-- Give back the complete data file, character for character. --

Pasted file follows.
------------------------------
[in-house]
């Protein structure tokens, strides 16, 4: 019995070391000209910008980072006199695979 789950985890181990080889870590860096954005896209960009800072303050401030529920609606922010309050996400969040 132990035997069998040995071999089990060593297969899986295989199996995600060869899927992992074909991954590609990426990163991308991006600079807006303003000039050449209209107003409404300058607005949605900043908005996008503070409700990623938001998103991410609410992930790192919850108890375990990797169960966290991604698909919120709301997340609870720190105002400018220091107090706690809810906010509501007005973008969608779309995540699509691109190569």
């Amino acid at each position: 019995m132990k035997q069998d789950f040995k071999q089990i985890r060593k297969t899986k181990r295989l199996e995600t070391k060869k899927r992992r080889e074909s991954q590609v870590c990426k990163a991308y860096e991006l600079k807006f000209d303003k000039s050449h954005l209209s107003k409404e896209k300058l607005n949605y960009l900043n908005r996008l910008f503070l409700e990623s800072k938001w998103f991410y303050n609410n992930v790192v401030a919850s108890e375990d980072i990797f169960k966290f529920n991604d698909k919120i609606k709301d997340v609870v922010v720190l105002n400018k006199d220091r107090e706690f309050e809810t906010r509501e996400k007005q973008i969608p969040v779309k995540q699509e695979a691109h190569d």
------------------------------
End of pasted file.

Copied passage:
[in-house]
């Protein structure tokens, strides 16, 4: 019995070391000209910008980072006199695979 789950985890181990080889870590860096954005896209960009800072303050401030529920609606922010309050996400969040 132990035997069998040995071999089990060593297969899986295989199996995600060869899927992992074909991954590609990426990163991308991006600079807006303003000039050449209209107003409404300058607005949605900043908005996008503070409700990623938001998103991410609410992930790192919850108890375990990797169960966290991604698909919120709301997340609870720190105002400018220091107090706690809810906010509501007005973008969608779309995540699509691109190569």
């Amino acid at each position: 019995m132990k035997q069998d789950f040995k071999q089990i985890r060593k297969t899986k181990r295989l199996e995600t070391k060869k899927r992992r080889e074909s991954q590609v870590c990426k990163a991308y860096e991006l600079k807006f000209d303003k000039s050449h954005l209209s107003k409404e896209k300058l607005n949605y960009l900043n908005r996008l910008f503070l409700e990623s800072k938001w998103f991410y303050n609410n992930v790192v401030a919850s108890e375990d980072i990797f169960k966290f529920n991604d698909k919120i609606k709301d997340v609870v922010v720190l105002n400018k006199d220091r107090e706690f309050e809810t906010r509501e996400k007005q973008i969608p969040v779309k995540q699509e695979a691109h190569d």